Interoception is the ability to sense changes from inside our body, for instance our heartbeat, feelings of hunger or breathing. Whether we’re excited, hungry or anxious, these sensations naturally fluctuate depending on internal and external cues, allowing us to take action based on the signals we notice.
Tuning into these body sensations can help us to figure out why we feel the way we do in any given moment. Poor inner body awareness has been linked to higher levels of anxiety and depression. On the other hand, greater inner body awareness may help us respond better to potentially stressful situations, which is associated with improved wellbeing and mental health.
Our internal sensations are made possible by electrical signals and hormones that flow between our brain and our organs and tissues. Each and every one of us experiences feelings from inside our bodies differently. Some people may misinterpret harmless body sensations as a signal of threat. This may contribute to sustained anxiety, which can be very unpleasant and even contribute to poor mental health.
By deliberately choosing to focus inside our body it is possible to learn more about ourselves. Over time, by improving our interoceptive skills we can learn to tell the difference between internal sensations and external situations which may previously have been confused. Improved interoception can give us more insight and control over how we react when we feel anxious or stressed. Interoceptive skills have long been linked with improved mental health and can be used to help manage a number of conditions, including:
Body Budgeting is a term coined by Dr Lisa Feldman Barrett to explain a concept called allostasis. To stay alive, our bodies need to expend energy and resources. The more efficiently we can do this, the better. So, the brain anticipates your body’s needs at every moment, deciding which efforts are worth the most energy.
When the brain senses an adjustment is needed, it uses our memories and experiences to make a guess about what could fix the gap between where our energy levels are and where they should be.
During this process your body starts preparing itself for action by dialling up and down different processes such as:
We experience these changes as feelings inside our body and they contribute to our emotions. For instance, increased heart rate is associated with both excitement and fear.
Most of the time the preparatory changes work in our favour. Although there’re times when these changes work against us. We can misinterpret these sensations, for example when starting a new job or giving a talk in front of people, feelings of excitement or fear may overlap. Or we may have a past trauma that’s triggered by an everyday occurrence, such as entering a crowded place or taking part in sports.
Over long periods, this can create really unhelpful patterns of reaction meaning our brain becomes very inefficient and regulating our body budget. This can be exhausting and contribute to sustained stressed, which can be detrimental to our health and wellbeing.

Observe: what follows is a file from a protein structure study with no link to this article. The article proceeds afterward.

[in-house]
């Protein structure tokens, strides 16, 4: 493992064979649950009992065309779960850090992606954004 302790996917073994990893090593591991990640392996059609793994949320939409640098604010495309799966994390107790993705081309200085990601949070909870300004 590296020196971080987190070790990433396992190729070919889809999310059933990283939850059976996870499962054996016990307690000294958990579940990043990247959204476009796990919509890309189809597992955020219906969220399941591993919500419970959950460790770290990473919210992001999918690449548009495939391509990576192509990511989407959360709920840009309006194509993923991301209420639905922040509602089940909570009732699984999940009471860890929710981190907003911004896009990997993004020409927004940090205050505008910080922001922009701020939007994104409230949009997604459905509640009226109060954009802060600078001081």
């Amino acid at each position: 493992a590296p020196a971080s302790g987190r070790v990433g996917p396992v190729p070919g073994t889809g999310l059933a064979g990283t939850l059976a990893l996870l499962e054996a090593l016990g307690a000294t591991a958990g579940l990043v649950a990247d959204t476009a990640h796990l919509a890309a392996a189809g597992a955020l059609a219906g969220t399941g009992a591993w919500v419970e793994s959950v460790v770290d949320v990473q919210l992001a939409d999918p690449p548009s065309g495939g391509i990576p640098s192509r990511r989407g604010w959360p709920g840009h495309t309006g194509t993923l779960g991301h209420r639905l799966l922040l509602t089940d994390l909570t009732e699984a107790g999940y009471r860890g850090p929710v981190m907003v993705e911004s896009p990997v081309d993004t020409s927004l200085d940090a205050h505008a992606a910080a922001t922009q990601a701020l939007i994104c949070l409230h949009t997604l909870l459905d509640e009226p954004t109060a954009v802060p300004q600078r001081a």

Using interoception, we can more effectively understand the signals from our body and take appropriate action sooner. This helps our brain learn to send us the correct signals in the future. Ultimately, we’re able to positively influence how we react to certain situations and body budget more efficiently.
As with our other senses, we can train ourselves to improve interoceptive awareness. Practicing simple body-focused techniques, allows us to become more in tune with how we feel and increase awareness of our bodies’ signals. Over time, this can help us learn to regulate bodily processes and change how we react to them.
In 2021 we collaborated with Anglia Ruskin University (ARU) on a ground-breaking new study into interoception. With the help of ARU’s Dr Jane Aspell, we developed a web-based training programme for improving internal body awareness.
The programme provides people with affordable and easy-to-access resources for improving wellbeing, both in the UK and across the globe. As COVID-19 continues to restrict where and when we can see each other, this accessibility is now more important than ever.
The eight-part training programme covers topics such as:
Every session includes exercises for participants to practice new ways of being aware of their body.
The results of the pilot study were very encouraging. On average, participants showed improvements in interoceptive awareness and wellbeing at the end of the 8-week programme. The changes were statistically significant with medium or strong effect sizes (p<0.001). We are currently seeking funding for a larger-scale study, that includes controls groups.
We’re incredibly lucky to have developed the Inner Sense project with a fantastic team at ARU.
Jane is a cognitive neuroscientist, with a research focus on the multi-sensory bodily basis for self-consciousness. Jane’s research also involves studying interactions between interoception and body image, autism and empathy. For the Inner Sense project, Jane provided consultation on the design of the online programme and how it may be used to study the role of interoception in wellbeing.
Paige is an MSc Psychology (ARU) graduate, with experience in health care and mental health. Paige has worked on projects involving health psychology, stress and mental health. For the Inner Sense project, Paige’s role was to help refine the training programme and design ways to measure its effectiveness.
If you’d like to help us improve the online training programme whilst developing your own inner body awareness, please leave your details in the box below. If you have any questions or would like to register your interest by email instead please contact: firstname.lastname@example.org